In fact, that’s one of the most entertaining parts of this whole affair.  Chipotle CEO Steve Ells also got a pay hike last year, at 15% much more substantial than that of his minimum wage workers.  His pay went up to $28.9 million a year (excluding bonuses and stock options), an increase of $4,335,000.  To put this in perspective, Ells could cover the minimum wage increase for every single one of Chipotle’s San Francisco employees out of his own pocket, just using the amount of money he got as a raise last year, and still have a couple million left to burn.  He wouldn’t even have to dip into to his salary.  (And that’s assuming that all of the employees work a 40-hour week every week of the year, which is an overestimation of Goliath-sized proportions.  Despite lots of good PR from the gullible, Chipotle follows in the footsteps of most big corporations in cheating its employees out of wages and finding ways to avoid its legal obligations to them.)  It is typical of the way the American class system has been upended by capitalist propaganda that we don’t even blink when a CEO gets a 15% pay raise over his previous income of more than any human being could need in a lifetime, but when a worker gets a 10% pay raise that will barely make a dent in his ability to live day to day, we act like the end of the world has arrived.

And therein lies one of the key tempests in this particular teapot:  the Chipotle wage increase/price hike isn’t just happening anywhere.  It’s happening in San Francisco, the incubator for the new economic order, the place where the ‘sharing economy’ — which abandons the very notion of having a steady, full-time job with decent benefits and wages in favor of reducing every worker to a constantly-hustling micro-entrepreneur forced to monetize every aspect of her existence to survive — is king.  The median rent in SF at present is a staggering $4,225 a month, meaning that even with the minimum wage increase, it would take three Chipotle employees working full-time to have enough for an apartment, with pretty much nothing left over for other expenses.  The hugely overinflated rent costs also apply to businesses, and Chipotle is paying far more for those primo locations in San Francisco than it is its labor force or its ingredients.  It’s no surprise that in the land of Uber, Taskrabbit, and Instacart, people are all too willing to believe that it’s the foolish old-model workforce, abetted by a stubborn government-mandated minimum wage, that’s driving up prices, instead of the greed and bad decisions of corporate bigwigs.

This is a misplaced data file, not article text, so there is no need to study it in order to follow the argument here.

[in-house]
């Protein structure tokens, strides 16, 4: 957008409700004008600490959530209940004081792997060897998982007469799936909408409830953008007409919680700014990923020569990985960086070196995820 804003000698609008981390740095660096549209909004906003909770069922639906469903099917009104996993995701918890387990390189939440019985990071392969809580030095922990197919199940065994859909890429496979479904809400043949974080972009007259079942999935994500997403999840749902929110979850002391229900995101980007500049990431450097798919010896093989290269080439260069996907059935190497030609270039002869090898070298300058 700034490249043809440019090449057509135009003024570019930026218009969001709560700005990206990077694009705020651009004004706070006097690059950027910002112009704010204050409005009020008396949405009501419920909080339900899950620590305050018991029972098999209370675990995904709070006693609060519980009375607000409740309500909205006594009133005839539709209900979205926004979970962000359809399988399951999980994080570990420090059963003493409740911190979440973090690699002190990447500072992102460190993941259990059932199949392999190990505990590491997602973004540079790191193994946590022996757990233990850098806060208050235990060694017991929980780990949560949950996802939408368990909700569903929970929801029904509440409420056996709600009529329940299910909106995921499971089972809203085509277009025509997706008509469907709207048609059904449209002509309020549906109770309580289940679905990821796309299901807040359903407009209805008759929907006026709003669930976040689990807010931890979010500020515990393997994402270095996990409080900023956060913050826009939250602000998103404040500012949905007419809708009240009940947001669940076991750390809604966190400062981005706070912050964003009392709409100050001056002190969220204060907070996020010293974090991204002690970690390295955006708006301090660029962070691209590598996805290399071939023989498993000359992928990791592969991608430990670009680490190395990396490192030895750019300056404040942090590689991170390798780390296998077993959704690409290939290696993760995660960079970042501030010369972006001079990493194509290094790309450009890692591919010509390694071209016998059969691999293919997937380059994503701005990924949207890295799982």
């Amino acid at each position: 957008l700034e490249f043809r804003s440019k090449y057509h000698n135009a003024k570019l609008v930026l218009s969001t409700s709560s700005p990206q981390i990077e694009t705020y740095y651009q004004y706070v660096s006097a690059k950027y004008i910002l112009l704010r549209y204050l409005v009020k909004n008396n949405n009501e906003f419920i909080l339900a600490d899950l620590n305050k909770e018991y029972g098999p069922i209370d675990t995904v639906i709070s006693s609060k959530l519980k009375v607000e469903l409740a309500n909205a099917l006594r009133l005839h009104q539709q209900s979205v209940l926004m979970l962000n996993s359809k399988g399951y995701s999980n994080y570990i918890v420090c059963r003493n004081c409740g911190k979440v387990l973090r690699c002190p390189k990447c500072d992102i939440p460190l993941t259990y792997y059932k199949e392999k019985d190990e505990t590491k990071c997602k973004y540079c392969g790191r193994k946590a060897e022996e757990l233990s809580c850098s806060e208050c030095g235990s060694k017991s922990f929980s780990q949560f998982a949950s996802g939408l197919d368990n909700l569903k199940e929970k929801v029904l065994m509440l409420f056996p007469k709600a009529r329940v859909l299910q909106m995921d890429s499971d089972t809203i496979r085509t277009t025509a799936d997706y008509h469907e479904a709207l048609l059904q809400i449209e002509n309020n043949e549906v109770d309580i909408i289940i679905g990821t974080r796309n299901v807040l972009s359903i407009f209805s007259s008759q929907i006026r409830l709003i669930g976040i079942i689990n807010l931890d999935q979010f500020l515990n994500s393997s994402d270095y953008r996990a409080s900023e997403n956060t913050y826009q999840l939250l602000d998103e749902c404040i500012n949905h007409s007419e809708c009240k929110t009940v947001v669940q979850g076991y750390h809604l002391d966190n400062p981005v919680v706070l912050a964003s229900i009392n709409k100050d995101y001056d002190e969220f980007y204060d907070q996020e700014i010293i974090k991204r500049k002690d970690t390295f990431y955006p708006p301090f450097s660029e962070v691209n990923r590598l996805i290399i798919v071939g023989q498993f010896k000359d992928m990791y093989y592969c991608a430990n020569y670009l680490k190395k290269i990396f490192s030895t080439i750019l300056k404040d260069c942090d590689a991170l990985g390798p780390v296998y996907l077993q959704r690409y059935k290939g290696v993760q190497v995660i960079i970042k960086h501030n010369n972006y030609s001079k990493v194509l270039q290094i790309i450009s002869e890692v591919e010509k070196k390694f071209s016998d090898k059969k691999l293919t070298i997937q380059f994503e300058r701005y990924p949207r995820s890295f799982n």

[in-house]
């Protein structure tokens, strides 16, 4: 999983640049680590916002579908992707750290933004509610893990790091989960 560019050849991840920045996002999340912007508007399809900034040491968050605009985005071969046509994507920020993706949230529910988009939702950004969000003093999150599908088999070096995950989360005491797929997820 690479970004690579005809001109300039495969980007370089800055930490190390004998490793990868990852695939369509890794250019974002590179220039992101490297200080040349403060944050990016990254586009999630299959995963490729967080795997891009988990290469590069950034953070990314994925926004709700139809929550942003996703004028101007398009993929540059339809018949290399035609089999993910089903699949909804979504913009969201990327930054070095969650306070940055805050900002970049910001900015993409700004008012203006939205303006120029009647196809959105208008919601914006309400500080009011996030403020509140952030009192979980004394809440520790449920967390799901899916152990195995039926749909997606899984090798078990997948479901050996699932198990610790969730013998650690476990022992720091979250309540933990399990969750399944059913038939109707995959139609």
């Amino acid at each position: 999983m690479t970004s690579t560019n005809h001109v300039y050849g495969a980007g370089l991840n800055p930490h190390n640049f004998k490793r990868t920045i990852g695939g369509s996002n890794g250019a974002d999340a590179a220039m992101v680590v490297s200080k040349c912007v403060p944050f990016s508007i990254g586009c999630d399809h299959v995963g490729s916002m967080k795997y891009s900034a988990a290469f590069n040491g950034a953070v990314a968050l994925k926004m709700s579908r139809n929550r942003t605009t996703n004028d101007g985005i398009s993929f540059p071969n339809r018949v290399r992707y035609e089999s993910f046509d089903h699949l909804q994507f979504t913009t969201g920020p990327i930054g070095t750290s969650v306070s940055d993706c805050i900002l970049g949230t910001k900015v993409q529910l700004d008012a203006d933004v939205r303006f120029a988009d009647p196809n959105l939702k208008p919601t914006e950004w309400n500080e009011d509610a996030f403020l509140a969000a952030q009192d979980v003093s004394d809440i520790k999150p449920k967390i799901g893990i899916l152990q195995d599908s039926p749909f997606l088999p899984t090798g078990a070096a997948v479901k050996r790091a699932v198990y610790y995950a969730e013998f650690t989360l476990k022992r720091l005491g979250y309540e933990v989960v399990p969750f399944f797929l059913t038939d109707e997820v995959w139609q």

We’ve swallowed, along with Chipotle’s rice-crammed food tubes, the big business lie that workers, not executives, are the overpaid ones, and we’re so accustomed to the idea that risk should be made public and profit should be made private that we don’t even blink when a corporation lies to us about why they’re raising their prices.  No matter how many collusion findings, class-action verdicts, and price-fixing scandals take place, we still believe the richest people in the world when they tell us they are just the innocent victims of avaricious, lazy workers and benighted government meddling.  Well, how’s this for a deal?  The bosses always telling us that if we don’t like our wages, we should just work harder or get a better job.  How about we tell them that paying the legal minimum wage is part of the price of operating a business, and if they don’t like it, they can do what all the rest of us do and go work for someone else instead of sitting in the executive suite.  I’m sure there’s plenty of fast food restaurants who would be happy to hire a go-getter like Steve Ells, and he’ll be thrilled to hear that many of them pay a lot less than San Francisco’s minimum wage.  If the heat’s too much in the boardroom, he can get back to the kitchen.